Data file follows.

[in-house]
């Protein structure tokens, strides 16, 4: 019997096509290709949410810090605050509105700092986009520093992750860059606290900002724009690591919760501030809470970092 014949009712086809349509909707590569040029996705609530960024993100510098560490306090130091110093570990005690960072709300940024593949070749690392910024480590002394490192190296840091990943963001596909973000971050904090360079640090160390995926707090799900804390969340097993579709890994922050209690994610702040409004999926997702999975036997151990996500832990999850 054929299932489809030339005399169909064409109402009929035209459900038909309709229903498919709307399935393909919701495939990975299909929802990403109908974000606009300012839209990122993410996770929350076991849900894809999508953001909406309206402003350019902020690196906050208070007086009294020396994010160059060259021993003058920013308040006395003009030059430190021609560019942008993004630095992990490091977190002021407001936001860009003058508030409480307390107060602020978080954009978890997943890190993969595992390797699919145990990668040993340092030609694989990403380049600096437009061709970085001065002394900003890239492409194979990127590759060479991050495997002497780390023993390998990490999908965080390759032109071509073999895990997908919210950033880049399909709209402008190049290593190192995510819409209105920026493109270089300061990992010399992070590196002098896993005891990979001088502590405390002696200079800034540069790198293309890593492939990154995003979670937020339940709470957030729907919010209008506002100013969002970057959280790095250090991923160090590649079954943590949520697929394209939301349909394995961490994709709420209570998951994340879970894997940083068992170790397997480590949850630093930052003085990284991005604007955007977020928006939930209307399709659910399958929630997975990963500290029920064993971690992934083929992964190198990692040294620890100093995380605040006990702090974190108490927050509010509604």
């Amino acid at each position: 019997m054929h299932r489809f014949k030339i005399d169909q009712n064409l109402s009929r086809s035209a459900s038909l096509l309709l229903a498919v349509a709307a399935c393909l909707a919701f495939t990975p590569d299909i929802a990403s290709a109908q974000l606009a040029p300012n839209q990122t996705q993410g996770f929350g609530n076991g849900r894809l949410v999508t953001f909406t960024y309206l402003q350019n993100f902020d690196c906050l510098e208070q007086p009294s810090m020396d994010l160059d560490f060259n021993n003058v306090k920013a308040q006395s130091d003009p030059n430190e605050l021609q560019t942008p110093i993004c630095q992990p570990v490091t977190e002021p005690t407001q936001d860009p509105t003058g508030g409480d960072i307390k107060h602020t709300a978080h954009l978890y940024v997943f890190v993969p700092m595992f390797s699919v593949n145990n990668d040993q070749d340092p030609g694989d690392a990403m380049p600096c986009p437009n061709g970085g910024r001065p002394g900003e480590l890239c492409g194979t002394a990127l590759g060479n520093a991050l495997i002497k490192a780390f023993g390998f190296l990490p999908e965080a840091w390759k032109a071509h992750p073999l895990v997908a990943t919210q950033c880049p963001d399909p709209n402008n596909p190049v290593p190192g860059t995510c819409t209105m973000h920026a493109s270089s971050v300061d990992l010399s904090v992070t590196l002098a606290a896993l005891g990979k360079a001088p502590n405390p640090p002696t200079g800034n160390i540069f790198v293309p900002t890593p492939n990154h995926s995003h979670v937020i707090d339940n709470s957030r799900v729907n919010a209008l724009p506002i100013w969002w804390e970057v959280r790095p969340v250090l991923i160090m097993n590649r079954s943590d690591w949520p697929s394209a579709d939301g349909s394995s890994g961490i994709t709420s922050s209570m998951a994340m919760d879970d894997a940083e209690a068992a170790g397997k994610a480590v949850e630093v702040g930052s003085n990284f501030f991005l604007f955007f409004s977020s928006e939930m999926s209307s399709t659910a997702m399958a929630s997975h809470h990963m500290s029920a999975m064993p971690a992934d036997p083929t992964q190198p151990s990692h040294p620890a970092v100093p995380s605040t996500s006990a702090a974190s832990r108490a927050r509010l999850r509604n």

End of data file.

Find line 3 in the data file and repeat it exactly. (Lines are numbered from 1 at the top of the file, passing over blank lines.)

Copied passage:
């Amino acid at each position: 019997m054929h299932r489809f014949k030339i005399d169909q009712n064409l109402s009929r086809s035209a459900s038909l096509l309709l229903a498919v349509a709307a399935c393909l909707a919701f495939t990975p590569d299909i929802a990403s290709a109908q974000l606009a040029p300012n839209q990122t996705q993410g996770f929350g609530n076991g849900r894809l949410v999508t953001f909406t960024y309206l402003q350019n993100f902020d690196c906050l510098e208070q007086p009294s810090m020396d994010l160059d560490f060259n021993n003058v306090k920013a308040q006395s130091d003009p030059n430190e605050l021609q560019t942008p110093i993004c630095q992990p570990v490091t977190e002021p005690t407001q936001d860009p509105t003058g508030g409480d960072i307390k107060h602020t709300a978080h954009l978890y940024v997943f890190v993969p700092m595992f390797s699919v593949n145990n990668d040993q070749d340092p030609g694989d690392a990403m380049p600096c986009p437009n061709g970085g910024r001065p002394g900003e480590l890239c492409g194979t002394a990127l590759g060479n520093a991050l495997i002497k490192a780390f023993g390998f190296l990490p999908e965080a840091w390759k032109a071509h992750p073999l895990v997908a990943t919210q950033c880049p963001d399909p709209n402008n596909p190049v290593p190192g860059t995510c819409t209105m973000h920026a493109s270089s971050v300061d990992l010399s904090v992070t590196l002098a606290a896993l005891g990979k360079a001088p502590n405390p640090p002696t200079g800034n160390i540069f790198v293309p900002t890593p492939n990154h995926s995003h979670v937020i707090d339940n709470s957030r799900v729907n919010a209008l724009p506002i100013w969002w804390e970057v959280r790095p969340v250090l991923i160090m097993n590649r079954s943590d690591w949520p697929s394209a579709d939301g349909s394995s890994g961490i994709t709420s922050s209570m998951a994340m919760d879970d894997a940083e209690a068992a170790g397997k994610a480590v949850e630093v702040g930052s003085n990284f501030f991005l604007f955007f409004s977020s928006e939930m999926s209307s399709t659910a997702m399958a929630s997975h809470h990963m500290s029920a999975m064993p971690a992934d036997p083929t992964q190198p151990s990692h040294p620890a970092v100093p995380s605040t996500s006990a702090a974190s832990r108490a927050r509010l999850r509604n």